Why Visual Studio 2015 has changed my life

Published on July 24, 2015 in Visual Studio · Read time 3 minutes

I’ve been using Visual Studio on an almost daily basis since 2002 . Before that, my development tool of choice was Visual Basic 6 (Visual Studio 6). The shift between those two versions felt like using a whole new product at the time. Since then, changes to Visual Studio have been incremental. Microsoft have released a new version every 2-3 years. Visual Studio 2015, however, feels like another significant paradigm shift. The point of this post is not to outline all the shiny new features, there are official blog posts for that . No. I wanted to tell you how the changes to Visual Studio have directly changed the way I work on a day to day basis. Visual Studio Tasks (Task Runner Explorer) The wider web development community has been using task runners, GruntJS and more recently GulpJS, for at least the last few years. On every project I work on these days, I use TypeScript and SASS. Web essentials previously was responsible for compiling my SASS files, as well as providing linting for both SASS and TypeScript. With the 2015 release, this functionality has been removed. There are a bunch of Mads Kristensen extensions on Visual Studio Gallery that you can install that will add…

Publish your website to an IIS staging environment using Microsoft Web Deploy

Published on February 08, 2014 in Visual Studio · Read time 5 minutes

One of the simplest and quickest ways to publish your website to a staging environment is, at least in my opinion, using Microsoft Web Deploy . This post is about how you approach this, a future article will discuss why you probably shouldn’t do this . Key points; The remote server should be running Internet Information Services (IIS) 7.0 or later. You can use the Microsoft Web Platform Installer to install all the extra bits you need to make this work. You need to set appropriate permissions to allow remote publishing. Windows Server 2012 R2 On my local machine, for testing purposes, I have a Windows Server 2012 R2 virtual machine which is bare bones configured. The first thing you need to do is install IIS. You can do this using the Server Manager; Open the Server Manager > click Add roles and features > select Role-based or feature-based installation > select the target server > and finally, select Web Server (IIS) and Windows Deployment Services . Feel free to drill into each item and ensure you have the following selected (as well as whatever the defaults are); Basic Authentication (very important) ASP .NET 3.5 / 4.5 .NET Extensibility 3.5 / 4.5 IIS Management…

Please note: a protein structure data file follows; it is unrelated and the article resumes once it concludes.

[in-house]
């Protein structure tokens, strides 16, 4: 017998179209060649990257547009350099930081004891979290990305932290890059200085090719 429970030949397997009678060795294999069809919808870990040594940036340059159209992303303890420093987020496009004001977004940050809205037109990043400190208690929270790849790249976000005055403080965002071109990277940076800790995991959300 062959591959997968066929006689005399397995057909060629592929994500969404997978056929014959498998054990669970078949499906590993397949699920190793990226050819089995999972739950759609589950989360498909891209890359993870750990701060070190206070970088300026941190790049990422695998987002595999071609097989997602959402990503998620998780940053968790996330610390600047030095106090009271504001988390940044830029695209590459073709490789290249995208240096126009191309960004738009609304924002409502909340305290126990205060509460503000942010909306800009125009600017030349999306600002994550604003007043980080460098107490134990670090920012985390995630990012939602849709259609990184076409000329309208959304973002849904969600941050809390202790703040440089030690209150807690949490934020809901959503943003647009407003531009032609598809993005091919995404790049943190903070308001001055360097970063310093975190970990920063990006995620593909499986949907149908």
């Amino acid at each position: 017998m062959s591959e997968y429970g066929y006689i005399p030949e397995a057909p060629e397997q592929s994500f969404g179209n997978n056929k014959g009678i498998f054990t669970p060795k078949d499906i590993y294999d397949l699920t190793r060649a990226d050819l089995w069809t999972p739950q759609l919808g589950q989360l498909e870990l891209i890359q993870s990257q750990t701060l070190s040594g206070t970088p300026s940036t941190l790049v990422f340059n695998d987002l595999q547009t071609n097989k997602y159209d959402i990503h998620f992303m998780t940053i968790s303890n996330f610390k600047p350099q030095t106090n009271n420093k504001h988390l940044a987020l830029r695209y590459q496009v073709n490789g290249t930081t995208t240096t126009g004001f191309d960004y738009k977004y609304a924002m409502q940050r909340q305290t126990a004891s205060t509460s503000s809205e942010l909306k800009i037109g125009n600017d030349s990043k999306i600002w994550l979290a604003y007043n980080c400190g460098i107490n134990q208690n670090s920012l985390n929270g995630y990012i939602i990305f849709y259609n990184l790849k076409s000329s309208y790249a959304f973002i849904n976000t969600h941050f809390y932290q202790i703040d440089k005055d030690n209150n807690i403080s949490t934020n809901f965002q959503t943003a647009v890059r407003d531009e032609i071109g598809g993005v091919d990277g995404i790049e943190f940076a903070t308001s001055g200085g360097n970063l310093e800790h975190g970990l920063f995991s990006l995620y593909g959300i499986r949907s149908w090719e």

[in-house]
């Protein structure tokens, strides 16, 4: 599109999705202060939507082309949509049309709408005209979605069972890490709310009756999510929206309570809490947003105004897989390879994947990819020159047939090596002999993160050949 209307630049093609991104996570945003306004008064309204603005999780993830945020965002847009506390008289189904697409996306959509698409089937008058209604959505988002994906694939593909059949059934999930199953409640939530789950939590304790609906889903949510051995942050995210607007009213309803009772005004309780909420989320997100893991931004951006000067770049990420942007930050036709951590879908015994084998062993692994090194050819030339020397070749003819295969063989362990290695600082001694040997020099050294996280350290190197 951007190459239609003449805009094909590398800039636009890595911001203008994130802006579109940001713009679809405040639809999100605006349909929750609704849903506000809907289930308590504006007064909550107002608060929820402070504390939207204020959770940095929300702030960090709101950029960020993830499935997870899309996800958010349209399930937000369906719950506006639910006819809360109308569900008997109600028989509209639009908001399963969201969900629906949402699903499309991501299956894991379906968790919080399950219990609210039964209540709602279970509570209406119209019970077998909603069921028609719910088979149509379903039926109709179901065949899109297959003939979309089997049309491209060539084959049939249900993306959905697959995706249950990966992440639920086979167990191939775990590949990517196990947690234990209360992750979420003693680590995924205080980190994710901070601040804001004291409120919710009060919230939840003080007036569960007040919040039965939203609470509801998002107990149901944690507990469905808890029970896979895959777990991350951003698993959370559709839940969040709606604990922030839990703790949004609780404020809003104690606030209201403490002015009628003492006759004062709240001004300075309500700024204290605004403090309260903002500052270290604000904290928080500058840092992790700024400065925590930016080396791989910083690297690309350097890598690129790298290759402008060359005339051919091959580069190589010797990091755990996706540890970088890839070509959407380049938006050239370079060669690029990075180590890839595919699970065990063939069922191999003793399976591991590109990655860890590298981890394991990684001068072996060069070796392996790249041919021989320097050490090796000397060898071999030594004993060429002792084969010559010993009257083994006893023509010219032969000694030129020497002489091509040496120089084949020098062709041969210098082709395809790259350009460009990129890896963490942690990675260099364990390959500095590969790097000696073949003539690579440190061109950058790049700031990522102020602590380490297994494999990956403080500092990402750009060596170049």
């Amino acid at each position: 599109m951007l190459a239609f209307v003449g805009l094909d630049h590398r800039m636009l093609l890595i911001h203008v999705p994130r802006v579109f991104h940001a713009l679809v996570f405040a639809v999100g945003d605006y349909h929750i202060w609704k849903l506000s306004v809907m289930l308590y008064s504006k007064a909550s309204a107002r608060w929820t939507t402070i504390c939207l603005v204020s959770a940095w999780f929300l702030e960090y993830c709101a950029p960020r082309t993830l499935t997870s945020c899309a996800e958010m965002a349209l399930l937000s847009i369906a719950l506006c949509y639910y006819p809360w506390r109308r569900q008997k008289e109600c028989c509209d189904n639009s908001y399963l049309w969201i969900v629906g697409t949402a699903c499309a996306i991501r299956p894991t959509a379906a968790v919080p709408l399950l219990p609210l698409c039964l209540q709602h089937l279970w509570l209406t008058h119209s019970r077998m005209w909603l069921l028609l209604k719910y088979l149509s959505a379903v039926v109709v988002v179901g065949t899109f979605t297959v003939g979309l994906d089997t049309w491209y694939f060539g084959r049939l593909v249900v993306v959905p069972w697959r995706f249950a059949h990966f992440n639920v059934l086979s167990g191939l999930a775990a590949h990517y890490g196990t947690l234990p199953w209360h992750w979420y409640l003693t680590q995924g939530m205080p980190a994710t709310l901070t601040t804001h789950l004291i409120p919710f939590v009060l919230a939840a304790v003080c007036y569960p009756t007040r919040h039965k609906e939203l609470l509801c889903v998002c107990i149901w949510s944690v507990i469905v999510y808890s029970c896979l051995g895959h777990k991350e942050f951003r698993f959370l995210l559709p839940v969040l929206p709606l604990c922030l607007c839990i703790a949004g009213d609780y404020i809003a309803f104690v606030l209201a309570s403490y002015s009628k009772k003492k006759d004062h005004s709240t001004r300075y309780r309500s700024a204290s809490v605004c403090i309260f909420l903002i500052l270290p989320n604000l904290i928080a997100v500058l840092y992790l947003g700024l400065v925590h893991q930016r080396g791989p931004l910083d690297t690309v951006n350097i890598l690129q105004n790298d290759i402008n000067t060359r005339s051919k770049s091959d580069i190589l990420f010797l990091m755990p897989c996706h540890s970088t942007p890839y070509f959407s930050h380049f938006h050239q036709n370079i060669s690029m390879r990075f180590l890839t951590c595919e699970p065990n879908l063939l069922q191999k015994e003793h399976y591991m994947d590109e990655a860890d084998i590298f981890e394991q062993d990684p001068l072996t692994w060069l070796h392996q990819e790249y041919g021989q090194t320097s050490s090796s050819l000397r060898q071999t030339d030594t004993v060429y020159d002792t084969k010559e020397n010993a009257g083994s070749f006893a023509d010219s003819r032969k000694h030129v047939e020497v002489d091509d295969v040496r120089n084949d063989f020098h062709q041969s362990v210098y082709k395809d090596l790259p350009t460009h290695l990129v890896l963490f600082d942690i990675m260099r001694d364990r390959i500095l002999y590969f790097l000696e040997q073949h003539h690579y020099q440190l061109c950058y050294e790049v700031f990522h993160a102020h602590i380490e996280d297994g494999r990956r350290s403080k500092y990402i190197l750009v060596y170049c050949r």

Redefine where NuGet packages get installed

Published on July 31, 2013 in Visual Studio · Read time 1 minutes

If, like me, you are working on multiple projects that reference the same packages (StructureMap is a great example) you may have noticed that each project has its own version of each package. In this bite sized post, we will look at how to redefine where your packages get installed. Root source control folder Here was my root source control folder before making any changes. When I dive into each folder, I see a packages folder, which contains each of my packages. Generally I use the same packages across multiple projects. What I would like is to be able to create a folder at the root level, called Library and place all my packages in there. Achieving this takes a bit of effort at first, but will pay off in no time. Go ahead and create the Library folder at the root level. Then for each project, go into the project folder and add a new file called NuGet.config . The contents of NuGet.config should match as follows; Your project folder should now look like this; The painful bit Now to finish the job, you must do the following for each project; Open the project Uninstall all the packages (ensuring all the references are removed) Delete the bin directory Delete the original…

Making NuGet work for your company

Published on July 19, 2013 in Visual Studio · Read time 7 minutes

NuGet is a package manager tool for the .NET Framework. NuGet is free, open source, and is supported by Microsoft Visual Studio, as well as several other environments. NuGet allows you to add packages to your projects, either from the public package gallery or from your own private package gallery. The latter is, in my opinion at least, somewhat under-utilised and misunderstood in the business world. This post aims to try to shed some light on how NuGet can work for your company. Public Gallery If you haven’t used NuGet before, you really are missing a trick. NuGet allows you to extend the functionality of your application by adding third party code/tools to your projects. Most of the projects hosted on the NuGet public gallery are free (and yes, commercial free!), and open source. You can access NuGet in two ways, either visually using the Library Package Manager or through the Package Manager Console window. To open the Library Package Manager, click Tools > Library Package Manager > Manage NuGet Packages for Solution… To install a package, simply click it and click Install. You can easily search for packages using the search field (top right). There are literally thousands of…